Does my UK car insurance cover me in Ireland?
Yes, all UK vehicle insurance provides the minimum third party cover to drive in EU countries.
If you have a fully comprehensive policy, check with your car insurance provider to see if this extends to Ireland, as well as checking whether you are covered for theft or damage to your car when abroad.
If you are going to be in Ireland for more than 90 days, again contact your insurer to see if you need additional cover.
Do I need extra insurance to drive in Ireland?
You don’t need additional insurance, but it’s sensible to take your Certificate of Motor Insurance. This provides details of your cover that you'll need to provide if you have an accident.
From 1 January 2021 (the end of the UK’s transition period for leaving the EU), you may also need a Green Card plus the logbook (V5C) for the vehicle.
Read more about driving on the continent with our guide to Making sure you’re covered to drive in Europe.
What is a Green Card?
A Green Card (or International Motor Insurance Card) is an internationally recognised document that shows that you have the minimum insurance cover needed by law in the country you're visiting.
Contact your insurer to be sent a copy either through email or post. If emailed, print off a copy before you travel to the EU.
You’ll need an additional Green Card if you are towing a caravan or trailer. A Green Card can last for up to 90 days.
Can I bring my car from UK to Ireland?
Yes, you can take your car from the UK to Ireland, but after 1 January 2021, you may need a Green Card.
How long can I drive in Ireland on UK plates?
Vehicles from the UK can be temporarily driven in Ireland for up to 12 months.
Will my car insurance go up if I claim in Ireland?
Probably. Car insurance premiums tend to rise if you make any claims, wherever you are driving because insurers take the view that a similar incident might happen again.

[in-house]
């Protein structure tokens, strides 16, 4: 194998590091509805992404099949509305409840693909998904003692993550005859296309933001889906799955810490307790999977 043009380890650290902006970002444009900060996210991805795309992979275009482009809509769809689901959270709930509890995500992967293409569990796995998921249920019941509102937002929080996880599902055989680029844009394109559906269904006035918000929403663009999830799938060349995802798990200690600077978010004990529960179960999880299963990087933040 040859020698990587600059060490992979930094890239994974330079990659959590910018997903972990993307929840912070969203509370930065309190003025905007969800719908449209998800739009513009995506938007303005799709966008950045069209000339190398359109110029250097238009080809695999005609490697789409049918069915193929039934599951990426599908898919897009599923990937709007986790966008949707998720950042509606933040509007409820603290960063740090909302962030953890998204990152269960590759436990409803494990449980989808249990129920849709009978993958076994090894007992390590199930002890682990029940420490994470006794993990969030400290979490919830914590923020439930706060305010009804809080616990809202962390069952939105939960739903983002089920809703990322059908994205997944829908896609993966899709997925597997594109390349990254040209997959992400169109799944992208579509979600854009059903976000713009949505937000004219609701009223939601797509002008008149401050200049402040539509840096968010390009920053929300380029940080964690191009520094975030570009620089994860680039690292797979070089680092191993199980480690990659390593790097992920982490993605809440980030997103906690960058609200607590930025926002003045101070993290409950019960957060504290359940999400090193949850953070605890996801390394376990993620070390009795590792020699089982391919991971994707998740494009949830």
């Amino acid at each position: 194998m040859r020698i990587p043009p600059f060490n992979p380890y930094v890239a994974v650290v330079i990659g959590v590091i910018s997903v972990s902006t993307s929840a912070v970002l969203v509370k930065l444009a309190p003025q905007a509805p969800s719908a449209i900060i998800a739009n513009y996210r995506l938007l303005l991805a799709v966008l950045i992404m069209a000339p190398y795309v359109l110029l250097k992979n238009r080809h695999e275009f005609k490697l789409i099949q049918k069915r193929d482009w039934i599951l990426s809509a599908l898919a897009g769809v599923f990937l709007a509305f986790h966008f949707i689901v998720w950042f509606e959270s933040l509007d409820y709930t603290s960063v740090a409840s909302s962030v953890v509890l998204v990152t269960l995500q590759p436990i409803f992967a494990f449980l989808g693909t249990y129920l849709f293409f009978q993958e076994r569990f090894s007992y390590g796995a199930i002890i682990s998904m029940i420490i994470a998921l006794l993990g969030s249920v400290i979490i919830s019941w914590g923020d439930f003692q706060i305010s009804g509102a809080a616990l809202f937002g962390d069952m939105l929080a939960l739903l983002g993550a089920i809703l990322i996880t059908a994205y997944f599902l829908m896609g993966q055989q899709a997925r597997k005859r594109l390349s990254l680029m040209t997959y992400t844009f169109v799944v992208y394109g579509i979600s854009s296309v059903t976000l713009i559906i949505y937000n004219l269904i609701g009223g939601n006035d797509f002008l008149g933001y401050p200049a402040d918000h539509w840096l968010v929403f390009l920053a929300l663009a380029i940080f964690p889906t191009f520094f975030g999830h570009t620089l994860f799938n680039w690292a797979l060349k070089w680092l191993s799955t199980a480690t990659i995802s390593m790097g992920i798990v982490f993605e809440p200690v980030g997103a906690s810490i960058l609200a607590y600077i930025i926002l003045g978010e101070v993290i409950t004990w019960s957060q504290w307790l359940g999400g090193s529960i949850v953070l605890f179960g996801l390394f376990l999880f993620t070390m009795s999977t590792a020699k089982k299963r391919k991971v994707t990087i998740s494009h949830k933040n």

What documents do I need for driving in Ireland?
Keep the following documents with you when driving in Ireland:
- A valid UK driving licence
- A GB sticker on the back of your car – unless your car has EU plates
- Your motor insurance certificate
- Your V5 registration document
- A Green Card (potentially, from 1 January 2021)
Do I need a GB sticker for driving in Ireland?
Not currently, but this may change after 1 January, 2021. If there are changes then unless your car is equipped with EU number plates, which show the country code in a circle of stars on a blue background, you’ll need a GB sticker. You’ll also need a GB sticker on anything you might be towing.
What else do I need to know before driving in Ireland?
- Motorists drive on the left and overtake on the right – the same as the UK
- Speeding fines in Ireland are currently set at a flat rate of €80 regardless of the speed at which offenders are caught. By law, the part of your navigation system that shows you where fixed speed cameras are must be deactivated
- Some motorways in Ireland have tolls and many don't take credit cards, so make sure you have change or invest in an e-Toll electronic tag
- The minimum age to hire a car is 23. You need a full, valid UK driving licence and usually a second proof of ID
- Car insurance differs from policy to policy, so before you drive overseas, check your insurance and increase the protection provided if necessary
- Make sure you have breakdown cover in place and that it’s valid for driving outside of the UK. Read our guide to European breakdown cover.
- Other items worth taking with you in your vehicle include a reflective warning triangle, fire extinguisher, spare bulbs for your car lights and a first aid kit
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